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Who was Ahmad Shah Durrani?

    In the history of Afghanistan, there have been many mighty rulers and sovereigns, however, one stood out from all of them. He was a  pious, patriotic, and merciful man who had all the profound traits of an exceptional leader, and ruled his lands with justice. He not only became the hero of all Afghans but also saved Islam in the subcontinent. In this video, we will go through the chapters of the life of Ahmad Shah Durrani, the Afghan ruler who united the Afghan tribes and became the founder of modern Afghanistan, as well as the father of his nation.   Ahmad Shah Durrani      Ahmad Khan Abdali was born in Herat, in 1723. He was the son of Zaman Khan, and the grandson of Dawlat Khan. He was from the Pashtun Sadouzai Tribe, a sub tribe of the Abdali Tribe. The story starts in  1732 CE, in Farah, Afghanistan, when Ahmad Khan's older brother, Zulfiqar Khan was defeated by his enemies. Zulfiqar Khan took his younger brother Ahmad Khan with him and fled to Kandahar, where they sought

How did Slavery become a World Enterprise (1492)

    It was the early 1400's, the Moors had been on a rapid decline due to division, internal strife, and attacks by Christian forces. After King Ferdinand and Queen Isabelle united their Spanish kingdoms, they took over Muslim Spain with ease. The year was 1492, and it had been 800 years since Spain had been ruled by non-Muslims. That same year, an Italian explorer named Christopher Columbus pleaded before the king and queen, wishing to embark on a voyage to India, China and Japan for the purpose of finding a new route, which could be a means of trade and riches such silk and spices. However, the king and queen had little faith in him and sent him with the worst of ships, and a crew consisting of released prisoners who knew little to nothing about the sea. No one could ever imagine what Columbus would discover. 

Columbus embarks on his journey

    Though Columbus would never make it to Asia, he lead to a much more important discovery: the New World, also known as the Americas. Though Columbus never actually stepped foot in the New World, he did step foot on the coast of Haiti. According to the crew's priest, Bartolome De Las Casas, Columbus' initial reaction after seeing the hospitable inhabitants of the region was: "These people are so friendly, they would make wonderful slaves." Just like that, Columbus and his men would soon turn slavery into a world enterprise. 

    The Columbian Exchange would now begin. Crops, animals, ideas, food, populations and even diseases would be exchanged between the New World and the Old World. The Native Americans had never been used to disease or flues, and so when the Europeans arrived with Influenza and Smallpox, it caused 90% of the Native population to die. Then, in the early 1600's, European superpowers such as Spain, France, and England began colonizing. North America's resources had a part in the profit made from the New World, however, plantations became the backbone of the economy.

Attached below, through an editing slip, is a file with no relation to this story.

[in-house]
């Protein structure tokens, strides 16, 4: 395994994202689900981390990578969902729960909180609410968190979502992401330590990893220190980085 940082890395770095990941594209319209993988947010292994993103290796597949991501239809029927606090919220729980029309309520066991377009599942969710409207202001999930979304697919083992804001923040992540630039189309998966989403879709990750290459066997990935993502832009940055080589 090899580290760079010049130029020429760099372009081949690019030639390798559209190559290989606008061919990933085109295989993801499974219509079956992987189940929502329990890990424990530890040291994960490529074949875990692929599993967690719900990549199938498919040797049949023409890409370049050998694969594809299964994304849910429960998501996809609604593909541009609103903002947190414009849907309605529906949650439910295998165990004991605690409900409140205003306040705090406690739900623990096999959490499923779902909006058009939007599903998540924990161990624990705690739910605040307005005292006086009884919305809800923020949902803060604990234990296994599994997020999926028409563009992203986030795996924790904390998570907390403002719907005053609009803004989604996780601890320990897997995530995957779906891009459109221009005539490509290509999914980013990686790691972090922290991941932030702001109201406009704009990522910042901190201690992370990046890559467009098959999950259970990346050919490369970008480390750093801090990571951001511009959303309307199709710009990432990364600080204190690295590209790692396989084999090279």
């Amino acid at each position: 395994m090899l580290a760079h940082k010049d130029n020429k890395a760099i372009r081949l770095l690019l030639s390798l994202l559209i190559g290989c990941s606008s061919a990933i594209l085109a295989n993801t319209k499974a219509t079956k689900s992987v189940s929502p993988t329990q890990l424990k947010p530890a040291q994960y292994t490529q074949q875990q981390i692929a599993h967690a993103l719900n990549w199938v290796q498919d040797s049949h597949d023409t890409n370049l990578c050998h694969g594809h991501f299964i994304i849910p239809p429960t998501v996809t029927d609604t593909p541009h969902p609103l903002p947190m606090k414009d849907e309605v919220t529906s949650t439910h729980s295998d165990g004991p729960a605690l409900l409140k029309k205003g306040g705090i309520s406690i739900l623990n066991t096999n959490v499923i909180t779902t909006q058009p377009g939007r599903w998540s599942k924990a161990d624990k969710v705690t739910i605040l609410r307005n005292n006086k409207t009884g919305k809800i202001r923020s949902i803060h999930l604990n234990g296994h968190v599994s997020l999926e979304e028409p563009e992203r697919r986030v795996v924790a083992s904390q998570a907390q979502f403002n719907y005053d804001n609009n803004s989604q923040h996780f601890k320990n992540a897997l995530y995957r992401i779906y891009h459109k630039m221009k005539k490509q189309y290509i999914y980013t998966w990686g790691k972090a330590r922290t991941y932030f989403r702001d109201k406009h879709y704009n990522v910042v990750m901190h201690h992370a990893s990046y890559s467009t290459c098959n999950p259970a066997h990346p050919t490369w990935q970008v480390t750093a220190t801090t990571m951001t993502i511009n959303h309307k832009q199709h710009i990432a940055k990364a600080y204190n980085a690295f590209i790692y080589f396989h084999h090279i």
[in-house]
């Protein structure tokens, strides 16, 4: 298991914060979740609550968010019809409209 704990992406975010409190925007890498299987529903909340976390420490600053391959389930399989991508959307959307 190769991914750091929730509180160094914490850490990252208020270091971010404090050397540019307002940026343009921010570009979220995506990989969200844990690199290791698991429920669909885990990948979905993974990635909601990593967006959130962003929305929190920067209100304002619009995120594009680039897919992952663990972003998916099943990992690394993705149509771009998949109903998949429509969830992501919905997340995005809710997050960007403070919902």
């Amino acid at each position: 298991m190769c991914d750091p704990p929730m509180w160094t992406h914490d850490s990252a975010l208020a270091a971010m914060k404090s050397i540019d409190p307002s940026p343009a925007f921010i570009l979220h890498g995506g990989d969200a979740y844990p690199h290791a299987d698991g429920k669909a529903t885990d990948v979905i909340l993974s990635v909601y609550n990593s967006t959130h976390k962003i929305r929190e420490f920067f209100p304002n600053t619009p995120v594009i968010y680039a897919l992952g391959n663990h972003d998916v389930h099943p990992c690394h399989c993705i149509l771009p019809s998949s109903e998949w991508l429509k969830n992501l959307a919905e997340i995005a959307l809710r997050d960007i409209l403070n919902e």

At the time, Africa was in chaos. Its kingdoms were in constant war and enslaving each other. It is important to note that Africa had many nationalities, ethnicities, languages, cultures, and traditions. They had many differences and saw one another as outsiders. Thus, the constant warfare wasn't a case of internal strife. On top of that, the continent of Africa had been afflicted by Malaria and Yellow Fever. Africans were familiar with diseases and flues, unlike Indians. And so, enslavers found that they were the perfect option.

    Now began the Triangular Trade, a trade which sent African slaves to the Americas; sugar, coffee, tobacco and cotton from Americas to Europe; and textiles, rum, and other manufactured goods from Europe to Africa. Since the Africans were in war with each other, slavery was widespread, as captured prisoners were made slaves. Thus, it was not deemed betrayal when those slaves were sold to Europeans. However, once the warfare came to an end, the cycle of African enslavement, too, was coming to an end. Though, the colonies could not afford this, and began forcing West Africans to kidnap Western Africans and bring them to enslavers to send them to the New World. This may have seemed like a terrible atrocity committed by West Africans, however, it was done at gunpoint. The advantage of this method was that enslavers were kidnapping people who did not understand the area's language or geography and had very limited chances of escaping. And so, a diaspora would soon occur. 

    The first European country to begin the African Diaspora was Portugal. After Portugal, Britain, France, Germany, and Brazil would follow. The latter would import slaves at an overwhelming rate, as a total of 5 million slaves would be brought in by them in a total of just 15 years. Between 1500 and 1866, roughly about 12.5 million enslaved Africans would be forcibly transported to the Americas through the Middle Passage, about 1.8 million of whom died due to their terrible conditions and were thrown into the Atlantic. Up until the year 1820, five times as many Africans crossed the Atlantic as did the Europeans. The world would be changed forever, and it all happened because of the expedition of Christopher Columbus, that same expedition that no one had faith in.

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